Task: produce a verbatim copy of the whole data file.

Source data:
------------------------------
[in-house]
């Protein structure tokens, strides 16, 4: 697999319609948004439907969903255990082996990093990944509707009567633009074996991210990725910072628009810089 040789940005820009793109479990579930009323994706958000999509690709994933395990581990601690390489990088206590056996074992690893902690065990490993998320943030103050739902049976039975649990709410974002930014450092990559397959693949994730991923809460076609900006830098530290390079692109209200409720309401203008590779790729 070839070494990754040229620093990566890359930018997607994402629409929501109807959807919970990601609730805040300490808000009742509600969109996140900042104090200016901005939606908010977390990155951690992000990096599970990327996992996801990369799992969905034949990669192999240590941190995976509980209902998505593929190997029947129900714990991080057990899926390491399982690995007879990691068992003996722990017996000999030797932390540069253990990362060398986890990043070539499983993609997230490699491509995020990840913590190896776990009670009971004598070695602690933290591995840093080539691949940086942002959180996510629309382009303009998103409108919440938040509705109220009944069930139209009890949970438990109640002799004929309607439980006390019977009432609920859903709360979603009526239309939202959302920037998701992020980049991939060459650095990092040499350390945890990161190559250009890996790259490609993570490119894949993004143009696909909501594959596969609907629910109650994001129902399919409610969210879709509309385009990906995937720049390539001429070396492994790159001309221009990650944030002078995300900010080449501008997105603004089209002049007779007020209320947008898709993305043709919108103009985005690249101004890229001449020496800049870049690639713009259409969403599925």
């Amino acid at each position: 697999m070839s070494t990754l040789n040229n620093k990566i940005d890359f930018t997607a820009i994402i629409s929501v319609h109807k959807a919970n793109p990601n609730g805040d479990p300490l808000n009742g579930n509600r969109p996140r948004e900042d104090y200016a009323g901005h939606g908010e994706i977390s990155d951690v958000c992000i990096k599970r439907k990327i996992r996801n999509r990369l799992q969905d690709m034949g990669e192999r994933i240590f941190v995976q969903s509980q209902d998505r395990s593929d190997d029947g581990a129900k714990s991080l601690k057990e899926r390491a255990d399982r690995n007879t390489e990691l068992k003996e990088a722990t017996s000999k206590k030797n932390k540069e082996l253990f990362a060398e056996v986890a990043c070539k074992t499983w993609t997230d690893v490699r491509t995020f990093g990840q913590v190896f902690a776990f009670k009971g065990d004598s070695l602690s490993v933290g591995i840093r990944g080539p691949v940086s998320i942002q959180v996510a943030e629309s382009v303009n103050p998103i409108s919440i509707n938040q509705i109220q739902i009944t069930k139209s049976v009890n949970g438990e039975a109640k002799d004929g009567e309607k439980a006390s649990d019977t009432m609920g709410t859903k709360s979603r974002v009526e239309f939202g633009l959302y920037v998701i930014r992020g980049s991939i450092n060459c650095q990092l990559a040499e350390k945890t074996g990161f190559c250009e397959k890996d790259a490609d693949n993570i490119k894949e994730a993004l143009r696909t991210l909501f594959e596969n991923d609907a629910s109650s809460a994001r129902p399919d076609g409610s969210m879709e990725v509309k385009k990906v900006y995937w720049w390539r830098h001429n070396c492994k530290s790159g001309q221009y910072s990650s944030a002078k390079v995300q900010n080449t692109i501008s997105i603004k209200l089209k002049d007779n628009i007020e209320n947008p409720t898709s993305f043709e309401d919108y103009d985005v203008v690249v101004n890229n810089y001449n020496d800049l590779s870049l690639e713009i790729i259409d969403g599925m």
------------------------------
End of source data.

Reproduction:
[in-house]
């Protein structure tokens, strides 16, 4: 697999319609948004439907969903255990082996990093990944509707009567633009074996991210990725910072628009810089 040789940005820009793109479990579930009323994706958000999509690709994933395990581990601690390489990088206590056996074992690893902690065990490993998320943030103050739902049976039975649990709410974002930014450092990559397959693949994730991923809460076609900006830098530290390079692109209200409720309401203008590779790729 070839070494990754040229620093990566890359930018997607994402629409929501109807959807919970990601609730805040300490808000009742509600969109996140900042104090200016901005939606908010977390990155951690992000990096599970990327996992996801990369799992969905034949990669192999240590941190995976509980209902998505593929190997029947129900714990991080057990899926390491399982690995007879990691068992003996722990017996000999030797932390540069253990990362060398986890990043070539499983993609997230490699491509995020990840913590190896776990009670009971004598070695602690933290591995840093080539691949940086942002959180996510629309382009303009998103409108919440938040509705109220009944069930139209009890949970438990109640002799004929309607439980006390019977009432609920859903709360979603009526239309939202959302920037998701992020980049991939060459650095990092040499350390945890990161190559250009890996790259490609993570490119894949993004143009696909909501594959596969609907629910109650994001129902399919409610969210879709509309385009990906995937720049390539001429070396492994790159001309221009990650944030002078995300900010080449501008997105603004089209002049007779007020209320947008898709993305043709919108103009985005690249101004890229001449020496800049870049690639713009259409969403599925």
């Amino acid at each position: 697999m070839s070494t990754l040789n040229n620093k990566i940005d890359f930018t997607a820009i994402i629409s929501v319609h109807k959807a919970n793109p990601n609730g805040d479990p300490l808000n009742g579930n509600r969109p996140r948004e900042d104090y200016a009323g901005h939606g908010e994706i977390s990155d951690v958000c992000i990096k599970r439907k990327i996992r996801n999509r990369l799992q969905d690709m034949g990669e192999r994933i240590f941190v995976q969903s509980q209902d998505r395990s593929d190997d029947g581990a129900k714990s991080l601690k057990e899926r390491a255990d399982r690995n007879t390489e990691l068992k003996e990088a722990t017996s000999k206590k030797n932390k540069e082996l253990f990362a060398e056996v986890a990043c070539k074992t499983w993609t997230d690893v490699r491509t995020f990093g990840q913590v190896f902690a776990f009670k009971g065990d004598s070695l602690s490993v933290g591995i840093r990944g080539p691949v940086s998320i942002q959180v996510a943030e629309s382009v303009n103050p998103i409108s919440i509707n938040q509705i109220q739902i009944t069930k139209s049976v009890n949970g438990e039975a109640k002799d004929g009567e309607k439980a006390s649990d019977t009432m609920g709410t859903k709360s979603r974002v009526e239309f939202g633009l959302y920037v998701i930014r992020g980049s991939i450092n060459c650095q990092l990559a040499e350390k945890t074996g990161f190559c250009e397959k890996d790259a490609d693949n993570i490119k894949e994730a993004l143009r696909t991210l909501f594959e596969n991923d609907a629910s109650s809460a994001r129902p399919d076609g409610s969210m879709e990725v509309k385009k990906v900006y995937w720049w390539r830098h001429n070396c492994k530290s790159g001309q221009y910072s990650s944030a002078k390079v995300q900010n080449t692109i501008s997105i603004k209200l089209k002049d007779n628009i007020e209320n947008p409720t898709s993305f043709e309401d919108y103009d985005v203008v690249v101004n890229n810089y001449n020496d800049l590779s870049l690639e713009i790729i259409d969403g599925m």